As the smoke clears, Republicans prepare for leadership fight

Just hours after Democrats took control of the House, Rep. Jim Jordan announced his intention to challenge for House Republican leader.

With the retirement of Speaker Paul Ryan, his deputy Kevin McCarthy was widely seen as the heir apparent. But there's been a conservative storm brewing for months, as many on the right don't trust McCarthy to advance a conservative agenda, and others would prefer a conservative alternative to McCarthy.

The Hill:

"I plan to run for minority leader," Jordan told Hill.TV's Buck Sexton on "Rising." 

"In 2016, the American people elected Republicans to come here and change this town. I think the president is doing just that, but I don't think they see the same intensity from folks in Congress, folks in the House of Representatives," he continued. 

"Have we replaced ObamaCare yet? Have we secured the border yet? Have we reformed welfare yet? No," he said. 

Jordan went on to slam current GOP leadership in the House, saying they were not willing to engage in debate with Democrats. 

"Now that we're in the minority, that's about all what we can do is debate, but fight hard in the debate for the principals, for the things that we know the American people sent us here to do in 2016. Show them that we deserve to be back in power in 2020," he said. 

Jordan's comments come hours after he won his re-election bid in Ohio's 4th congressional district against Democrat Janet Garrett. 

Earlier this year, Jordan, the co-founder of the conservative House Freedom Caucus, announced his bid to replace Speaker Paul Ryan after the Wisconsin Republican announced his retirement.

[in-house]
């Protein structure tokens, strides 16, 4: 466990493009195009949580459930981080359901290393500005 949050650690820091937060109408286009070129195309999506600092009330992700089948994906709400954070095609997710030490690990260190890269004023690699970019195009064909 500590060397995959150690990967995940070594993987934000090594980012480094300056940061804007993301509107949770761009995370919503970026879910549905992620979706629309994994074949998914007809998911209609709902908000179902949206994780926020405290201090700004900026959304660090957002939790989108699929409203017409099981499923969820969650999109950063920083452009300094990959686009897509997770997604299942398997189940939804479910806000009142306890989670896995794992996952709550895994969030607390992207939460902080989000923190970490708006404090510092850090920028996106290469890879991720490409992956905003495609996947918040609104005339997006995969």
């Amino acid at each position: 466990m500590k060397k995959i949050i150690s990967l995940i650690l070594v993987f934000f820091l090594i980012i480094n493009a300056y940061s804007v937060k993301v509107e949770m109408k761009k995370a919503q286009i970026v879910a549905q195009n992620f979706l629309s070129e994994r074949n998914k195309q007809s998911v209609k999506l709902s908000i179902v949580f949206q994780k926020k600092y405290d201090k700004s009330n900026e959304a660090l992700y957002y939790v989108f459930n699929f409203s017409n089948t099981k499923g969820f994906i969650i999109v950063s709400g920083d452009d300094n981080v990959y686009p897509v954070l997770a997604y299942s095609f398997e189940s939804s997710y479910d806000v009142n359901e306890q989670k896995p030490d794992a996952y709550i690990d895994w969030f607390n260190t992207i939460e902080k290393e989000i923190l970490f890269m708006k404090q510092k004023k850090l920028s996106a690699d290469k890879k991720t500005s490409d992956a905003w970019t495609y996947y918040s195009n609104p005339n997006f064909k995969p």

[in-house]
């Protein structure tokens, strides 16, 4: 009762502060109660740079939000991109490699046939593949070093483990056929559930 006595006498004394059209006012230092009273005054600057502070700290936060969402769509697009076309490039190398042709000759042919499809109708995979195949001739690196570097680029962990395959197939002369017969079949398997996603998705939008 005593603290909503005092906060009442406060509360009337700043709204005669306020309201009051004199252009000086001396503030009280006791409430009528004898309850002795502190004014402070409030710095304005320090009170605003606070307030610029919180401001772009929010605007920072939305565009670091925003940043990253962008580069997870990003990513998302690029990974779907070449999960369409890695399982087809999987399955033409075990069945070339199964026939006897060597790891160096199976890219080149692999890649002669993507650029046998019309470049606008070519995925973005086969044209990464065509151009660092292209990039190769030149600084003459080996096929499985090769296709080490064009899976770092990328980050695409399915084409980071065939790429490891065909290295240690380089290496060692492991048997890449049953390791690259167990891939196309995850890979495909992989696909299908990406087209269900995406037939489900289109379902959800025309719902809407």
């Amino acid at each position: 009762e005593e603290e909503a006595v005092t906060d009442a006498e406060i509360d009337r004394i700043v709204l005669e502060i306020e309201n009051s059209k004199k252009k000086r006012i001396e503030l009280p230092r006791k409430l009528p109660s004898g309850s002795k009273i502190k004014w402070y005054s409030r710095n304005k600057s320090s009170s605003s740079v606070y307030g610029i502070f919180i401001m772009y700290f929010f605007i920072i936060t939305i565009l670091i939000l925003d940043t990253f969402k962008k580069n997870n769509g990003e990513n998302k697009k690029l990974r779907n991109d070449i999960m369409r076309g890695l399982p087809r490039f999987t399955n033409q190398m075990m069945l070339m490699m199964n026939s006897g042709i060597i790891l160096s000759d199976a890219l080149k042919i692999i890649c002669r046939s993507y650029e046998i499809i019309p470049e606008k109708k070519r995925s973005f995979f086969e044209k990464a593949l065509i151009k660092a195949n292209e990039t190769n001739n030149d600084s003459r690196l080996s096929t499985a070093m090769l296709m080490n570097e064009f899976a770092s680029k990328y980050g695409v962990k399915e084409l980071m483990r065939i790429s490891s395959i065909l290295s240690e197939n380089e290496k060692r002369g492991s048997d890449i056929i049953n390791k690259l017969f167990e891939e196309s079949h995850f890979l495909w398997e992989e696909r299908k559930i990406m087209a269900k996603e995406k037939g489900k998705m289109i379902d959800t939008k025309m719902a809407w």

Jordan has been one of President Trump's staunchest allies on Capitol Hill, frequently slamming the Justice Department and special counsel Robert Mueller's probe into Russian election meddling, which Trump has called a "witch hunt." 

There are two things working in Jordan's favor. Donald Trump is already blaming Paul Ryan for the defeat, making McCarthy a marked man. Second, the new batch of GOP congressmen coming to Washington will be more conservative and more pro-Trump. In fact, some currernt members who may have been lukewarm about supporting the president's agenda will have learned a valuable lesson from the mid terms. Not all Trump-backed candidates won their races, but a sizable number did, leaving the definite impression that it's better for one's political future to support the president.

Will Trump publicly back Jordan? As the minority party, unity for Republicans is crucial. Democrats marching in lockstep were able to block several of Trump's goals, including repeal of Obamacare and building the wall. The GOP will be unified on some issues, most notably, on opposing impeachment of the president. But Republicans need a leader who can not only persuade, but also crack the whip when necessary. The combative Jordan would probably be better at that task, and would be a stronger voice in support of the president's programs as well.

I think Trump will do away with precedent and back Jordan to the hilt. There is probably a strong desire among most remaining GOP House members for change at the top, and Jordan would certainly supply that. 

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